Da Vinci Code meets Tomb Raider in this award-winning thriller that #1 NYT’s author James Rollins called, “Full of action and suspense.”

Spain 1057: During a thunderous battle, the first King of Aragon wrestles Alexander the Great’s priceless Egyptian weapon from the Moors, but finds it holds a terrifying and mysterious power.

A thousand years later, on a hushed, fog-shrouded, Napa morning, gunshots and the sound of breaking glass shatter the silence. Maddy Marshall, an app designer and aikido instructor, and her twin brother Will Argones, an engineer, quickly run toward the sound. Horrified, they discover a sniper’s bullet has found its human target.

Before the pool of blood on the living room floor is dry, the twins are sent on an arcane quest to recover Alexander’s ancient weapon. Joined by a VanOps covert agent, they soon discover the rifle’s sights are now set on them. No place is safe, a wrong move means death, and even a simple phone call is off limits if they are to survive.

From a medieval Spanish castle, they follow a time-worn trail, starting at a secret warren under the streets of Jerusalem. But if the killer finds the weapon first, it will be used to cripple the United States’ eye-in-the-sky early warning systems, allowing the Russians to swoop in and prey on the vulnerable nation.

Can Maddy learn to wield the power of the dangerous weapon in time to stop the Russian scheme? Failure means the fragile world peace will be forever shattered…

TAYLOR JONES SAYS: In VanOps: The Lost Power by Avanti Centrae, Maddy Marshall and her twin brother, Will Argones, are summoned to their father’s vineyard in Napa Valley. But when they arrive, they hear gunshots. Their father has been murdered, but before he dies, he sends the twins on a secret quest to find the lost power, a mysterious weapon, that was taken from Alexander the Great by Ramiro 1, the first king of Aragon. But whatever this weapon is, Maddy and Will are not the only ones after it, and even if they find it, they might not live to tell the tale.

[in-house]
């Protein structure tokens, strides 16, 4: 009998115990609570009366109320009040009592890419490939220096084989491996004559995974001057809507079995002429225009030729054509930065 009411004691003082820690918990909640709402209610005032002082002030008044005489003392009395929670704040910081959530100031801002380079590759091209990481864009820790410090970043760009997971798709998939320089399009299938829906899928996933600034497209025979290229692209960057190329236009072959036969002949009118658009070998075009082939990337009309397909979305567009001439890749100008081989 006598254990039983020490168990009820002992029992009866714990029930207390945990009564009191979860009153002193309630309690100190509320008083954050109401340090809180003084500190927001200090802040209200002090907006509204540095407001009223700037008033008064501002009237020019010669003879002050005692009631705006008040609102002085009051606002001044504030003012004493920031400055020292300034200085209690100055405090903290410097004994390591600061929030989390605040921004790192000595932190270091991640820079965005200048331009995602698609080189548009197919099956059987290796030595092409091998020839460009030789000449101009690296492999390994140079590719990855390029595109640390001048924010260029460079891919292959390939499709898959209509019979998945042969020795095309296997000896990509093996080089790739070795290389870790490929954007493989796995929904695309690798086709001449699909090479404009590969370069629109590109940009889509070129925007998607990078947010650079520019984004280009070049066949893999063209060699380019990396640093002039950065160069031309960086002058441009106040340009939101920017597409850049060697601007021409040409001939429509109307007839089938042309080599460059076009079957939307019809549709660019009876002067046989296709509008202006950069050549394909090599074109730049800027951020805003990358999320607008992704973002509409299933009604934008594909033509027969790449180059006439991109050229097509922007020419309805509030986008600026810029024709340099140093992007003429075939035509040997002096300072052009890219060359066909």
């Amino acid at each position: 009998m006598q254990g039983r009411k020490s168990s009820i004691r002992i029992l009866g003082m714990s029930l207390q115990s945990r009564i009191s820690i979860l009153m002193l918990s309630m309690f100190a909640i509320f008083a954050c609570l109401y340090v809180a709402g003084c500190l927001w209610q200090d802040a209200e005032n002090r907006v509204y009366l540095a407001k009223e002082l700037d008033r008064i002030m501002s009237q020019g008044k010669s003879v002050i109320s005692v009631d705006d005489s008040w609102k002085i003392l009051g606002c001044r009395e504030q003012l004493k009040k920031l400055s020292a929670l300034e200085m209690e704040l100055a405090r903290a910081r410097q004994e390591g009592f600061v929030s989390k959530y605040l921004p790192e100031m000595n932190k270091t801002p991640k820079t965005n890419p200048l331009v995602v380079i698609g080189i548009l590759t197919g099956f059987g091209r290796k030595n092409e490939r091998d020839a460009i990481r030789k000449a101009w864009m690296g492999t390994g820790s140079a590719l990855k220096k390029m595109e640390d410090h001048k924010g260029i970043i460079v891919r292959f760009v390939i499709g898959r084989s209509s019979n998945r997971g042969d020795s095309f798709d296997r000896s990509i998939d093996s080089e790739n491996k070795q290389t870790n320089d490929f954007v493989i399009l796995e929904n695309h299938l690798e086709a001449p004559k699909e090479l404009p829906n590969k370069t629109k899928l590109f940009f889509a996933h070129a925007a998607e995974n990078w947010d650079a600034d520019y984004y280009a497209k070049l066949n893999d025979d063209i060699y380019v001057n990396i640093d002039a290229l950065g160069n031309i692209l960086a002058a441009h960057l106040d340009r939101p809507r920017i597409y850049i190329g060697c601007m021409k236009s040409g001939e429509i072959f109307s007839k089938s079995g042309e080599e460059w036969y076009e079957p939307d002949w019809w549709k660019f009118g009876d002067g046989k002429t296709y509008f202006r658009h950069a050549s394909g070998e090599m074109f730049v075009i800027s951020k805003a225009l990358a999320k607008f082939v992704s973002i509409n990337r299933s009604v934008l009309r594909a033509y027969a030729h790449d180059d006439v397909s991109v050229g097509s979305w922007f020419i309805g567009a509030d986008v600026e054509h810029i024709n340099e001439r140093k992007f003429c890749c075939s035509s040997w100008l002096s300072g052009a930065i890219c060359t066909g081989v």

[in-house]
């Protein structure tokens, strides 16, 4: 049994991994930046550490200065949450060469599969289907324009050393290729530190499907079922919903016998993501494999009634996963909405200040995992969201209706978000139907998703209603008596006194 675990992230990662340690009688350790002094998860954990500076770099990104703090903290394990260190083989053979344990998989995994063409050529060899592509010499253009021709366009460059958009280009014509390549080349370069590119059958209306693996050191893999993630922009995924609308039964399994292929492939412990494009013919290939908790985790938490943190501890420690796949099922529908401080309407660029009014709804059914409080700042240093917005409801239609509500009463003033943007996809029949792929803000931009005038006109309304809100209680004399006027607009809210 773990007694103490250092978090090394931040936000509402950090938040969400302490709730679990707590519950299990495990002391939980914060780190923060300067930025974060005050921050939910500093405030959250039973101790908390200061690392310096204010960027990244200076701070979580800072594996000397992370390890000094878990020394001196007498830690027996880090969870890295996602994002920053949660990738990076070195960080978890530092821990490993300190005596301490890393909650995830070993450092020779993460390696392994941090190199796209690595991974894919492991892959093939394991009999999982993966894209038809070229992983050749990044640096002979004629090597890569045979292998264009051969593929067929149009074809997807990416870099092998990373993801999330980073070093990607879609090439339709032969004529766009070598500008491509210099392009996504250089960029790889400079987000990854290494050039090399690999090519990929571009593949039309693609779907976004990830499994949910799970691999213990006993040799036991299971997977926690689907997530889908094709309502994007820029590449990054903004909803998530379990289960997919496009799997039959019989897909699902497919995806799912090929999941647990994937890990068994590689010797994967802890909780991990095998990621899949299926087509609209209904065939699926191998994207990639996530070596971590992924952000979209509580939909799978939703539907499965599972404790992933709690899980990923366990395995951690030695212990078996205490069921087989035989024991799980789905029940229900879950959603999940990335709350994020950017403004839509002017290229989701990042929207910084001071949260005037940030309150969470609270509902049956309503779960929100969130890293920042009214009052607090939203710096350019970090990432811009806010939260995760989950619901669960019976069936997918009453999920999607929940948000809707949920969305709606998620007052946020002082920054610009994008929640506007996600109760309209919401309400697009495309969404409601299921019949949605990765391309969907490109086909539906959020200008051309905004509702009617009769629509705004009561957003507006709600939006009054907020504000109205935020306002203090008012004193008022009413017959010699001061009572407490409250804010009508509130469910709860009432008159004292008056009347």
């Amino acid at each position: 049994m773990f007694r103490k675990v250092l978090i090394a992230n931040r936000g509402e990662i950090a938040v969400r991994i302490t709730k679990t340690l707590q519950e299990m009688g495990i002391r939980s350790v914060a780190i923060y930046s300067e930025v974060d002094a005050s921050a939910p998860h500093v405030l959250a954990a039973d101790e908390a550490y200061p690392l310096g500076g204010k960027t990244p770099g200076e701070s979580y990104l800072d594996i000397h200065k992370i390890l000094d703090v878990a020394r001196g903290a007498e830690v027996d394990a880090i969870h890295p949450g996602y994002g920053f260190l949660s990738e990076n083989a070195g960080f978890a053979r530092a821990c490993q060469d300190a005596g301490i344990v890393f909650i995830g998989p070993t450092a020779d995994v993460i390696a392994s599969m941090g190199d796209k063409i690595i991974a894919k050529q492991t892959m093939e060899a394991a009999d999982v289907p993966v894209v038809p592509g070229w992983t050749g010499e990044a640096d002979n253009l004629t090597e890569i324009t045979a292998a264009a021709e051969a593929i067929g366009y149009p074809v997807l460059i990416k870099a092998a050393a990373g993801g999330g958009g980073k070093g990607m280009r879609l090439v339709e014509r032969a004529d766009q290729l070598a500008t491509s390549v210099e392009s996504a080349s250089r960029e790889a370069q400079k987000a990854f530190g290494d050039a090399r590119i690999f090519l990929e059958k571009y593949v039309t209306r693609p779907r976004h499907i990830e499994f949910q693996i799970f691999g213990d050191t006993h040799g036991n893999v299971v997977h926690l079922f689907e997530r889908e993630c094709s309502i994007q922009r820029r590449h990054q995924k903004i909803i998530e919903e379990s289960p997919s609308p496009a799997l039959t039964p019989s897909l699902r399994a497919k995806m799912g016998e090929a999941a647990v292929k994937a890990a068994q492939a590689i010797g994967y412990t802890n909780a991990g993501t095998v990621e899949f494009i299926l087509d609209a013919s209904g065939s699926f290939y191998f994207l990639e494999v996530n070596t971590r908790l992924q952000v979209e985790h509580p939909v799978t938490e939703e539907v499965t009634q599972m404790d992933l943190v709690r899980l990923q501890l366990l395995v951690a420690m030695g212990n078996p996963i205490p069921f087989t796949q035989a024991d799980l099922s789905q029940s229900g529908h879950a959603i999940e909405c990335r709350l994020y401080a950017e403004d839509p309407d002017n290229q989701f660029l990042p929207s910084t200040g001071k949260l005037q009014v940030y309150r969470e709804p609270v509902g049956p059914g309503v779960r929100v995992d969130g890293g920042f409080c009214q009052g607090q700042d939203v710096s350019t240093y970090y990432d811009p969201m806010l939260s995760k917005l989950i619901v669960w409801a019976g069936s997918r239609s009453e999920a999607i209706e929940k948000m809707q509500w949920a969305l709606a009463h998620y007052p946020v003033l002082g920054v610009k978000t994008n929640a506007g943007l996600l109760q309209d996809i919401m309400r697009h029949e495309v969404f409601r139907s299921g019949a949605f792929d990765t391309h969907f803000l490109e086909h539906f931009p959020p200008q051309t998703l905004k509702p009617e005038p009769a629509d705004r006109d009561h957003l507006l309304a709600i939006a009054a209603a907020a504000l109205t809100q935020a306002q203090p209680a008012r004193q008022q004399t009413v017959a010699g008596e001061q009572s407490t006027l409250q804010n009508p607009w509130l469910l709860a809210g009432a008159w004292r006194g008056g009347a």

Combining history, mystery, and suspense, this is one that fans of many genres should love.

REGAN MURPHY SAYS: VanOps: The Lost Power by Avanti Centrae is the story of a mystical weapon taken from Alexander the Great by Ramiro I, the first king of Aragon, in 1057. Ramiro felt the power of the weapon was too great for any but the most worthy, so he set up a series of trials and tests for his heirs and descendants to complete in order to find the weapon. A thousand years later, two of his descendants, Argones twins Will and Maddy, are sent on a quest to find the weapon by their dying father. But they are pursued by a merciless assassin, leaving a trail of bodies behind them, as they flee from place to place in search of clues to the weapon’s location.

VanOps: The Lost Power is well written, fast paced, and fascinating, mingling a touch of history with an abundance of suspense and wrapping it all up in an intriguing mystery. A really great read.


Aragon, AD 1057:

Ramiro needed a way to halt the spheres of ball lightning that killed and tormented his troops. They fell like a meteor shower, unstoppable arrows of piercing light.

But first, he had to survive. Ramiro parried a thrust, lunged with satisfaction, pulled his sword free of the man in front of him, and gasped for air. As his opponent collapsed to the ground with unseeing eyes, Ramiro grunted and looked to the crest of a nearby hilltop. Tendrils of gray mist obscured his vision as he searched over and over again for the lightning’s source. Where is that hellish-blue fire coming from?